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Ten years after graduating, members of the College of Medicine’s charter class returned to Orlando as practicing physicians on Oct. 21, and revisited with friends and toured the campus for UCF’s homecoming week.
With family and children in tow, the doctors, who had taken a chance on a brand new medical school in 2009, learned how their college had grown and reminisced with faculty and old friends. Toddlers and young children played on the Tavistock Green and Knightro made an appearance to everyone’s delight.
“I’m very, very excited to be back,” said orthopedic surgeon Keith Connolly, who practices in Michigan and brought two of his young sons to the event, “It’s great to see all the old classmates because they’re all old now and have young kids.” He was impressed to see how his old classmates had thrived in their careers and had used their UCF experiences to inspire their own practices.
Dr. Ashley Curry works with vulnerable populations as a psychiatrist in Denver, helping people with addiction and those experiencing with homelessness. As a UCF medical student, she was part of two medical mission trips to the Dominican Republic caring for the underserved. She said those experiences influenced her career path. “That really reinforced the idea of advocating for people who otherwise may not have advocates,” she said.
UCF’s first M.D. class made national headlines as all 41 students received full, four-year scholarships (and no medical school debt) thanks to community donations. The Medical Education Building in Lake Nona wasn’t completed when they started medical school. They learned in temporary classrooms in Research Parkway. Today, the Health Sciences Campus is home to a new teaching hospital and cancer center, and a new UCF College of Nursing will break ground next to the medical school in January. Lake Nona has become one of the fastest growing planned communities in the country, as Medical City emerges as a center of medical research, education and patient care just minutes from one of the world’s most visited airports.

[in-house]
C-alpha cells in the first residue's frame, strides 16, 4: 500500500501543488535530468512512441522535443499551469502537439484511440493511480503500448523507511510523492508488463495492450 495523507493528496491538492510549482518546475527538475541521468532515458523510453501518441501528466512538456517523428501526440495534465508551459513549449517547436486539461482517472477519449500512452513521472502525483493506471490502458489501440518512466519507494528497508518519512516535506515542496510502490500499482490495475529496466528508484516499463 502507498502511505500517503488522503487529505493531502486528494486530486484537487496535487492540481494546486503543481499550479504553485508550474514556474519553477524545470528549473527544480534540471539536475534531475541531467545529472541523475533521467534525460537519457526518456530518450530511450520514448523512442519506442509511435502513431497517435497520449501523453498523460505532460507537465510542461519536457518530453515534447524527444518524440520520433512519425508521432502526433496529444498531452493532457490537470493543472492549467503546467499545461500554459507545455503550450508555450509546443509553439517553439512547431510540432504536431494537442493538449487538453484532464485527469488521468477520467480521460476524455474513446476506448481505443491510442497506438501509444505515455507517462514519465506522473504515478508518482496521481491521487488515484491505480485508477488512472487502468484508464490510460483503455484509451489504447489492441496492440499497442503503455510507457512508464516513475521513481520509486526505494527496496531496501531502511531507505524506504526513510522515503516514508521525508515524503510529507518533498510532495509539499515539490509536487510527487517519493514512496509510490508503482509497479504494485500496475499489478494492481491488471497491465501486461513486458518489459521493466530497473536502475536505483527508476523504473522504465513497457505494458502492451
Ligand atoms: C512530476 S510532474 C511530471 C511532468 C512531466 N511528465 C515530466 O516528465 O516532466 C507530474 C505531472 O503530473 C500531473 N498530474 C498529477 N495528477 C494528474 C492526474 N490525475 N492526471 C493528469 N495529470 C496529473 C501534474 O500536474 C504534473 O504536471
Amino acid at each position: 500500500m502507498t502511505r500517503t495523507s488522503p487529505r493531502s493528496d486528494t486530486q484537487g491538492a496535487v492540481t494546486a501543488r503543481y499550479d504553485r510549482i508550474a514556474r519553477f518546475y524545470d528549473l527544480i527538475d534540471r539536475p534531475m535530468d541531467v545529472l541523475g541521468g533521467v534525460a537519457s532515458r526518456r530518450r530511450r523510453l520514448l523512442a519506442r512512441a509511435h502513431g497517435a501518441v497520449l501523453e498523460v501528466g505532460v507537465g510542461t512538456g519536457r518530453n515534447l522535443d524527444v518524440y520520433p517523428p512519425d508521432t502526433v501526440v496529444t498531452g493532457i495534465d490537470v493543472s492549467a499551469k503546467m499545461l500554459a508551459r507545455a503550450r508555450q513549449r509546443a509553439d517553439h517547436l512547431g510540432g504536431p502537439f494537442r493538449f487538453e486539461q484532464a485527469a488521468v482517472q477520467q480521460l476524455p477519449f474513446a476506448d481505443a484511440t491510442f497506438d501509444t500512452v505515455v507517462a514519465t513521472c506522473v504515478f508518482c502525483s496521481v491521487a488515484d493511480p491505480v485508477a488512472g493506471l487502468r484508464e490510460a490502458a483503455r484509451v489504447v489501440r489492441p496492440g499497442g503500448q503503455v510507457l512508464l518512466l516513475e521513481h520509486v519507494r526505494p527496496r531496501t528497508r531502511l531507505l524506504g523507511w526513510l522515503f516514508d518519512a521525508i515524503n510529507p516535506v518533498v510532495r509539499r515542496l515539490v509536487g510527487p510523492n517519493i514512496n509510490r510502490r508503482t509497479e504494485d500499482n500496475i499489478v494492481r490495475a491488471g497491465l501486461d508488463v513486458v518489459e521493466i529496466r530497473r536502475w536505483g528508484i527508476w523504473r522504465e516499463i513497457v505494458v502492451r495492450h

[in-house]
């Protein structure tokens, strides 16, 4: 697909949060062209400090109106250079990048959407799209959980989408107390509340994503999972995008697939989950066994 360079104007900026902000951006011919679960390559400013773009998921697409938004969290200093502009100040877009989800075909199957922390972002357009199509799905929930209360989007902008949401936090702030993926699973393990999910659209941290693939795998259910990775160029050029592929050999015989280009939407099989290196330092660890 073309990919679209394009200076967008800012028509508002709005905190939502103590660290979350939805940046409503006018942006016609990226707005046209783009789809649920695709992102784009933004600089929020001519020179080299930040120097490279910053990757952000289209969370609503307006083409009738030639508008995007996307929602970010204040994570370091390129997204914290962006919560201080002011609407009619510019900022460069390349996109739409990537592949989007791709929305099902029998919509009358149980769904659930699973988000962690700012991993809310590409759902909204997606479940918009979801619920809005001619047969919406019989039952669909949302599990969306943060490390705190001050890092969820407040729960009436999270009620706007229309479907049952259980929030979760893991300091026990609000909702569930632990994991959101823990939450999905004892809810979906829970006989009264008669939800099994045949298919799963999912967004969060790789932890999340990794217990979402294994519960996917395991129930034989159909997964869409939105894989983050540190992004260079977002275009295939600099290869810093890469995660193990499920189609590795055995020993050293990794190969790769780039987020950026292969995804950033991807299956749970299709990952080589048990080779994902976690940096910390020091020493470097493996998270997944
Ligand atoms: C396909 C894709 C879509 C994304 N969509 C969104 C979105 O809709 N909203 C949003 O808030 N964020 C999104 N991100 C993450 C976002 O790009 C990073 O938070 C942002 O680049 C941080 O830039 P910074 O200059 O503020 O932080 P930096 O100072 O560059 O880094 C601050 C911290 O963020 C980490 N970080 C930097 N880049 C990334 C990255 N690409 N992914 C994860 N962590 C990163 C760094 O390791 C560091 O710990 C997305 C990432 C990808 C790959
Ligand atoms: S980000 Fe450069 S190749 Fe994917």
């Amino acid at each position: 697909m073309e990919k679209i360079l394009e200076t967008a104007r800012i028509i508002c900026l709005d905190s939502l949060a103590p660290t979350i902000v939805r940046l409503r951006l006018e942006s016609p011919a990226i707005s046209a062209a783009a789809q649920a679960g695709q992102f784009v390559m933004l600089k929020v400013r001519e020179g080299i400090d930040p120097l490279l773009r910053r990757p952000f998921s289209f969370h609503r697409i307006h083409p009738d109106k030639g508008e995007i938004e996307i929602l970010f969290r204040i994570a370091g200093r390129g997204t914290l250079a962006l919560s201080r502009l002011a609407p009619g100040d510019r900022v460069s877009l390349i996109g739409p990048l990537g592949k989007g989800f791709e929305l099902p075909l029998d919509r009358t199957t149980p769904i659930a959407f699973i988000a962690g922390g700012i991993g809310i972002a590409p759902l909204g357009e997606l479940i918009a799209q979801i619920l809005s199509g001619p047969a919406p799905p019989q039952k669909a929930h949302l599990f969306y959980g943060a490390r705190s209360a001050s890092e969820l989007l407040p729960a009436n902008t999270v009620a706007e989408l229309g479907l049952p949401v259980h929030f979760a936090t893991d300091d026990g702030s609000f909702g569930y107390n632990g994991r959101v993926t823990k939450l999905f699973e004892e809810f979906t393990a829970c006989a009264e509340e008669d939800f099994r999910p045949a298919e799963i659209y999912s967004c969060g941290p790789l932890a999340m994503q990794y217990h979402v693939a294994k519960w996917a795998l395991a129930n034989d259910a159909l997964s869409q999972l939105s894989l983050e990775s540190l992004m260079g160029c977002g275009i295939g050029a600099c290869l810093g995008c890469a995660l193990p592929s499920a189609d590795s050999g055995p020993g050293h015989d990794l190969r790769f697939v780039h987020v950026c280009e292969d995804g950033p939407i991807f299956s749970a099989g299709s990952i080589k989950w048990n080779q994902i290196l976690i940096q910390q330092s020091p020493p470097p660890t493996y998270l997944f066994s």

Dr. Rose James, a Charter Class student who is now a pediatrician in Tampa, smiled as she embraced her friends and hugged Dr. Deborah German, vice president for health affairs and founding dean of the medical school. “It’s nice being back to see where it all started,” she said.
As part of the alumni celebration, Dr. German discussed the medical school’s growth and where it is headed. Last spring, UCF’s College of Medicine graduated its 1,000th physician. It has become one of the fastest-growing graduate medical education (GME) programs in Florida. Thanks to a collaboration with HCA Healthcare, UCF is now training about 600 residents and fellows in GME programs from Orlando to Pensacola in specialties including primary care, psychiatry, surgery, endocrinology and geriatrics to help address the state’s physician shortage. The medical school and UCF Lake Nona Hospital created a new UCF Academic Heath Sciences Center, that one day will co-locate many of the university’s clinical training programs to Lake Nona to encourage more interdisciplinary medical research, education and patient care.
Dr. German said it was “wonderful to have the Charter Class together again. I was struck by the gratitude they expressed for the support our community gave to them and for the great education they received.”
Dr. Luke Lin, a member of the inaugural class who is now a hospitalist in the San Francisco Bay area, was impressed by how far the medical school and Lake Nona have come.
“When I was here, this is all cow pasture,” he said. “There was just one building and a vision. It’s really amazing seeing that vision realized. There was a lot of uncertainty at the beginning and we pulled through it and we helped build something. The bonds that we formed are life-long.”